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Governor's Blog

Save Some Green by Fighting Climate Change in Minnesota

7/29/2016 2:31:26 PM

Silhouette of Minnesota with trees and water in the background. Text: Minnesota Office of Enterprise Sustainability
Last week, Lt. Governor Smith announced the creation of a new Office of Enterprise Sustainability. This initiative will help to make the State of Minnesota, the state’s largest employer, a leader in the area of sustainability and save money by establishing more efficient operations. 
The State of Minnesota is doing its part to conserve resources and ensure a better Minnesota for the next generation, and individuals can also take advantage of sustainable, money-saving resources to join in the fight against climate change. 
Below you’ll find resources provided by Minnesota State agencies that can help you makes small changes that make a big difference for our environment—and your wallet. 
Make your home more energy efficient
The cheapest kind of energy is saved energy. Luckily, the Minnesota Housing Finance Agency offers a Fix Up Program to help homeowners make energy-saving improvements to their homes, including upgrades to windows, heating systems, insulation, and more. 
Image of a smiling man sitting in a reclining chair in front of a window while snow falls outside. Text: Energy Fact: Switching to Energy Star certified doors and windows can save you an average of 12% on your energy bills.
according to
Get around by bike, bus, train or rideshare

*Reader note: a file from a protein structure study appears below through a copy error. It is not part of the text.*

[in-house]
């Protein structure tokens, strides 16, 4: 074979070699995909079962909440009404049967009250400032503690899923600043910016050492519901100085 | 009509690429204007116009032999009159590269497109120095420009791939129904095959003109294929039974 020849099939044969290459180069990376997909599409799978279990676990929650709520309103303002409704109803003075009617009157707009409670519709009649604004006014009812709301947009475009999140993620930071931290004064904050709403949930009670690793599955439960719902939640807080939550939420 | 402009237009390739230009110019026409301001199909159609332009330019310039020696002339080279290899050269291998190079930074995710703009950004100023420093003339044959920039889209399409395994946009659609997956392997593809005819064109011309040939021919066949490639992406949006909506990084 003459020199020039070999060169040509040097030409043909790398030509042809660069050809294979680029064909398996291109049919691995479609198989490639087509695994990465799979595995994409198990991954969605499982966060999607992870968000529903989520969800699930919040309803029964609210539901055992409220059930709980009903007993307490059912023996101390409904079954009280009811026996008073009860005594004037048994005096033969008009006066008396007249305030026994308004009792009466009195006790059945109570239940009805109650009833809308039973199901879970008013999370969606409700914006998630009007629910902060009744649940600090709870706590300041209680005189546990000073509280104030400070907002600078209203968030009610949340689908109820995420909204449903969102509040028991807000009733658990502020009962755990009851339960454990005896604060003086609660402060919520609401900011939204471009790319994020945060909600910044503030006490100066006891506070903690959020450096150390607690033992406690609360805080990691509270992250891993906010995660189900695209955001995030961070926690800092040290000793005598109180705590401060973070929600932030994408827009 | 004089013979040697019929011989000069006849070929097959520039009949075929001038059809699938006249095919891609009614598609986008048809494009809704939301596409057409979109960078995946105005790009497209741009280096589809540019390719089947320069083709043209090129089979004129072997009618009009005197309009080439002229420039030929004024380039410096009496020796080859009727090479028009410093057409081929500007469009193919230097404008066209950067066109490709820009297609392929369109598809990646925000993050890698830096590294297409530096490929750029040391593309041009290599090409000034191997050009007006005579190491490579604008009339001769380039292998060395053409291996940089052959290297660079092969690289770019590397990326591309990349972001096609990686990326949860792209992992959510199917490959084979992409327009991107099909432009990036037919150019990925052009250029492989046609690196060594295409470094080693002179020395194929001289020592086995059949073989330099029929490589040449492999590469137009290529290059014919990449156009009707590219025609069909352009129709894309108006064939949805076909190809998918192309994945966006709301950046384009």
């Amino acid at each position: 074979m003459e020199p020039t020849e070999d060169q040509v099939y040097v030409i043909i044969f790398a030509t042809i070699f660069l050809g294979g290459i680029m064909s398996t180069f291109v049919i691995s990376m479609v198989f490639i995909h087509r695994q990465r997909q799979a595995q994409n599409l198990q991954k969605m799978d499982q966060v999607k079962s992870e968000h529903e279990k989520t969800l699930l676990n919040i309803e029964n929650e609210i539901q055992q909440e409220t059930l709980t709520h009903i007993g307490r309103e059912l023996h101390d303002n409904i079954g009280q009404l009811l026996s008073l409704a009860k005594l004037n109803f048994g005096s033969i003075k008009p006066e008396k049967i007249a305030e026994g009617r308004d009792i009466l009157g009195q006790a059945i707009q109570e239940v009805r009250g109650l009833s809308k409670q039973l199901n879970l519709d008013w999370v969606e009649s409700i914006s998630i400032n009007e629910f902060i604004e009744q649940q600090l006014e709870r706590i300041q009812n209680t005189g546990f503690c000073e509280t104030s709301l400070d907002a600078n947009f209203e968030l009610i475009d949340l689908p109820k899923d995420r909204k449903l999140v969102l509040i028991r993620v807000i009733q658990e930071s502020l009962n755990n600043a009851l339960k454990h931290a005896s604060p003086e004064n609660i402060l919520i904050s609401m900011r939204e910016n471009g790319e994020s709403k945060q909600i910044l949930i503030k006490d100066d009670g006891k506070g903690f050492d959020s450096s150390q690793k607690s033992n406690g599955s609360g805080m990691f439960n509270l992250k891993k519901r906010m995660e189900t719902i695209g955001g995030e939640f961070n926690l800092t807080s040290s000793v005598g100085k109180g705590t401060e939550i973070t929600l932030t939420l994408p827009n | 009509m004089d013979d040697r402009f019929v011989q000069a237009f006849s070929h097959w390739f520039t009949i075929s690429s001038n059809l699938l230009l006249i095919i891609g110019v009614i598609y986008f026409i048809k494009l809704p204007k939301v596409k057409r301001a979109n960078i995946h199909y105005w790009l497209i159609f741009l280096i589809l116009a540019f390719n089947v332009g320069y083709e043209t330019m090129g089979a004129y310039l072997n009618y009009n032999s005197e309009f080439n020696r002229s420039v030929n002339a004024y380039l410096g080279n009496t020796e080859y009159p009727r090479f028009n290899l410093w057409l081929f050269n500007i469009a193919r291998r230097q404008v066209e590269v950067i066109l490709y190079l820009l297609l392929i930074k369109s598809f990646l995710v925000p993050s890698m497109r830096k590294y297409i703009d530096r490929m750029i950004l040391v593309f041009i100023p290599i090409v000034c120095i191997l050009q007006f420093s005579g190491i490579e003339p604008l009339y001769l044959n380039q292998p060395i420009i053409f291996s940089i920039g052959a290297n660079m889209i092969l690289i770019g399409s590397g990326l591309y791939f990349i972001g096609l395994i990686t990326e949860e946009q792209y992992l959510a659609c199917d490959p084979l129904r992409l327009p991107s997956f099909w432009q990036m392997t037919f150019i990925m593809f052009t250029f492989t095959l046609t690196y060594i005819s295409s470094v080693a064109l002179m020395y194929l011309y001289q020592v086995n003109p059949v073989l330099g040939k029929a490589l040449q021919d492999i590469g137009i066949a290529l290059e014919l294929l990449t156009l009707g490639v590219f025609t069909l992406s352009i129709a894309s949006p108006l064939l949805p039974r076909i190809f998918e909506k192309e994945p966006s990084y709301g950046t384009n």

Using alternative methods of transportation like biking, carpooling, or taking public transit for some of your daily trips is a great way to save money and reduce carbon emissions. Visit the Minnesota Department of Transportation website for information about carpooling, resources for transit riders all across the state, and maps by county of bicycle trails and bike-friendly roadways. 
Image of a bicycle traveling from a small red house to a mile marker labeled "2 miles". Text: Money saving tip: For a 2-mile commute, biking to work instead of driving could save you $230 per year.
according to the Kiplinger savings calculation tool
Support growers and merchants in your community
Minnesota-grown products sold at Minnesota markets have a much smaller carbon footprint than products that were transported from elsewhere. Not only that, but buying from local growers and sellers impacts the local economy by keeping your dollars in your community.  The Minnesota Grown Directory, created by the Minnesota Department of Agriculture, can help you find farms & markets in your area that sell locally sourced products. 
Image of a small pile of produce labeled "supermarket" next to a larger pile of produce labeled "farmers markets and community supported agriculture." Text: Twice the amount of money spent at farmers markets or community supported agriculture programs stay within the community, compared to money spent at big-box supermarkets.
According to a New Economics Foundation study
Landscape with native plants 
Native plants are a great choice for sustainable, economical gardening and landscaping. They’re cheaper to maintain because they rarely require watering, mowing, mulching, or protection from frost. They also encourage bee and butterfly populations by producing valuable nectar and pollen. Visit the Minnesota Department of Natural Resources Website for information about choosing and cultivating native plants. 
Image of a purple coneflower, a great blue lobelia, a sunflower, a calico aster, a pasque flower, and bees floating between them. Text: Made in MN: these native plants and many more can be incorporated into a colorful, low-maintenance, pollinator friendly garden.
According to the University of Minnesota Native Plant List

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